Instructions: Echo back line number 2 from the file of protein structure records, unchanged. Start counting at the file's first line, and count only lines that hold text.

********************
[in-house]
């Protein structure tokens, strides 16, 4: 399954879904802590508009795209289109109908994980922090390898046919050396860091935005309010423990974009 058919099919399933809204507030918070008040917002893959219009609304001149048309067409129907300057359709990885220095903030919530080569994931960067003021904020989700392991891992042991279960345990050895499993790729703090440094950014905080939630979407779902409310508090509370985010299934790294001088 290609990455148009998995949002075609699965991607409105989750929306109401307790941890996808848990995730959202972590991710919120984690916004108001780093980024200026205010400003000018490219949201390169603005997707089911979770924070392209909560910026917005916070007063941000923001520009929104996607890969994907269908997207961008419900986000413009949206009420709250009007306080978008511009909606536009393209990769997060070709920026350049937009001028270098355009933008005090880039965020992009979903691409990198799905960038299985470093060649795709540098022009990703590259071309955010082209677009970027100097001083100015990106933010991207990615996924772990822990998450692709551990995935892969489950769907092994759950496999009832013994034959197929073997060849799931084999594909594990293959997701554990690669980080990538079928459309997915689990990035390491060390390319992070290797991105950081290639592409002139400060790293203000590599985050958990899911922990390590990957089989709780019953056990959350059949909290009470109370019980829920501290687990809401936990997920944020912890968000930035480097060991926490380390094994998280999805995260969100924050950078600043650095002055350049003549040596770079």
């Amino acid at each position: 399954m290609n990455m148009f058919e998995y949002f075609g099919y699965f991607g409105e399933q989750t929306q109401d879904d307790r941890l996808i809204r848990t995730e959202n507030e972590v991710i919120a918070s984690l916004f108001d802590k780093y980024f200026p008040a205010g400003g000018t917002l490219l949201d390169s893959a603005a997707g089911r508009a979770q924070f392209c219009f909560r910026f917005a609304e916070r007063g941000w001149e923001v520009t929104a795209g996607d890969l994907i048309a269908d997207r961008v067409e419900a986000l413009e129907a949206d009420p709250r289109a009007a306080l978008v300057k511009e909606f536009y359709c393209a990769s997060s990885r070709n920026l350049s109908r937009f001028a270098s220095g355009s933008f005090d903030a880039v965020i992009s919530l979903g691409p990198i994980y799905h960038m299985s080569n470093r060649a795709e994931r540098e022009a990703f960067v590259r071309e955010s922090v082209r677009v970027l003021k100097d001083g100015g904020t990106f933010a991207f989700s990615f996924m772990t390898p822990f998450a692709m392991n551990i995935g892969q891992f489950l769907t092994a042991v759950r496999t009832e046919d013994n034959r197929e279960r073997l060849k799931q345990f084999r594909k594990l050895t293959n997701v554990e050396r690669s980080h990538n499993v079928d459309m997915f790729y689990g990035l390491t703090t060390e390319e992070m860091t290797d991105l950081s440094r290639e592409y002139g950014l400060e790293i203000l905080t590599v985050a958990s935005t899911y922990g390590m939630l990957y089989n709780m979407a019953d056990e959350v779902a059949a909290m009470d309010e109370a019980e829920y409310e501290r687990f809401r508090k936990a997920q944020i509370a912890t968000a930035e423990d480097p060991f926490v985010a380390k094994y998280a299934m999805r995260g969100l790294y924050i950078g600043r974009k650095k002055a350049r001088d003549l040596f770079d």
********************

């Protein structure tokens, strides 16, 4: 399954879904802590508009795209289109109908994980922090390898046919050396860091935005309010423990974009 058919099919399933809204507030918070008040917002893959219009609304001149048309067409129907300057359709990885220095903030919530080569994931960067003021904020989700392991891992042991279960345990050895499993790729703090440094950014905080939630979407779902409310508090509370985010299934790294001088 290609990455148009998995949002075609699965991607409105989750929306109401307790941890996808848990995730959202972590991710919120984690916004108001780093980024200026205010400003000018490219949201390169603005997707089911979770924070392209909560910026917005916070007063941000923001520009929104996607890969994907269908997207961008419900986000413009949206009420709250009007306080978008511009909606536009393209990769997060070709920026350049937009001028270098355009933008005090880039965020992009979903691409990198799905960038299985470093060649795709540098022009990703590259071309955010082209677009970027100097001083100015990106933010991207990615996924772990822990998450692709551990995935892969489950769907092994759950496999009832013994034959197929073997060849799931084999594909594990293959997701554990690669980080990538079928459309997915689990990035390491060390390319992070290797991105950081290639592409002139400060790293203000590599985050958990899911922990390590990957089989709780019953056990959350059949909290009470109370019980829920501290687990809401936990997920944020912890968000930035480097060991926490380390094994998280999805995260969100924050950078600043650095002055350049003549040596770079």